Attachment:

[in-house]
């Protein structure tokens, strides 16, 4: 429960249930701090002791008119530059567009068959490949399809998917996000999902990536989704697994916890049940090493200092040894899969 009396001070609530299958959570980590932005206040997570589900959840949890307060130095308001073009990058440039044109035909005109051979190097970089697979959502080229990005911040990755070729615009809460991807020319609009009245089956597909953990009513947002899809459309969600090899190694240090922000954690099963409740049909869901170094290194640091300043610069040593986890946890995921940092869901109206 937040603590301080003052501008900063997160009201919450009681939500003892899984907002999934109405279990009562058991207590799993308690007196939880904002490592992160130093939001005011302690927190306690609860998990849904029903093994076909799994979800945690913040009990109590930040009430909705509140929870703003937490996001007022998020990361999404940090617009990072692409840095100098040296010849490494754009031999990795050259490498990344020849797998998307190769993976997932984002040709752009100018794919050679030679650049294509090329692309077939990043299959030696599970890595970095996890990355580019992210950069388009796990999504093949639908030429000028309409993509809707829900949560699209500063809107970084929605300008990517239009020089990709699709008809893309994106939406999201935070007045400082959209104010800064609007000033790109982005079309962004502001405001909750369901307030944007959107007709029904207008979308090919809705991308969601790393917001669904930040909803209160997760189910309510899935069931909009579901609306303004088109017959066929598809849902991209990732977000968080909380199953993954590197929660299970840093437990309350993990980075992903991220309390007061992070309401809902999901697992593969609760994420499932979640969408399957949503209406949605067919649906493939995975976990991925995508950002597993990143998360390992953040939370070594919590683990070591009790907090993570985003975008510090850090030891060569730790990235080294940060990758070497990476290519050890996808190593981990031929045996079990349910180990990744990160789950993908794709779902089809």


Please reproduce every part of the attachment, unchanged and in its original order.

[in-house]
């Protein structure tokens, strides 16, 4: 429960249930701090002791008119530059567009068959490949399809998917996000999902990536989704697994916890049940090493200092040894899969 009396001070609530299958959570980590932005206040997570589900959840949890307060130095308001073009990058440039044109035909005109051979190097970089697979959502080229990005911040990755070729615009809460991807020319609009009245089956597909953990009513947002899809459309969600090899190694240090922000954690099963409740049909869901170094290194640091300043610069040593986890946890995921940092869901109206 937040603590301080003052501008900063997160009201919450009681939500003892899984907002999934109405279990009562058991207590799993308690007196939880904002490592992160130093939001005011302690927190306690609860998990849904029903093994076909799994979800945690913040009990109590930040009430909705509140929870703003937490996001007022998020990361999404940090617009990072692409840095100098040296010849490494754009031999990795050259490498990344020849797998998307190769993976997932984002040709752009100018794919050679030679650049294509090329692309077939990043299959030696599970890595970095996890990355580019992210950069388009796990999504093949639908030429000028309409993509809707829900949560699209500063809107970084929605300008990517239009020089990709699709008809893309994106939406999201935070007045400082959209104010800064609007000033790109982005079309962004502001405001909750369901307030944007959107007709029904207008979308090919809705991308969601790393917001669904930040909803209160997760189910309510899935069931909009579901609306303004088109017959066929598809849902991209990732977000968080909380199953993954590197929660299970840093437990309350993990980075992903991220309390007061992070309401809902999901697992593969609760994420499932979640969408399957949503209406949605067919649906493939995975976990991925995508950002597993990143998360390992953040939370070594919590683990070591009790907090993570985003975008510090850090030891060569730790990235080294940060990758070497990476290519050890996808190593981990031929045996079990349910180990990744990160789950993908794709779902089809």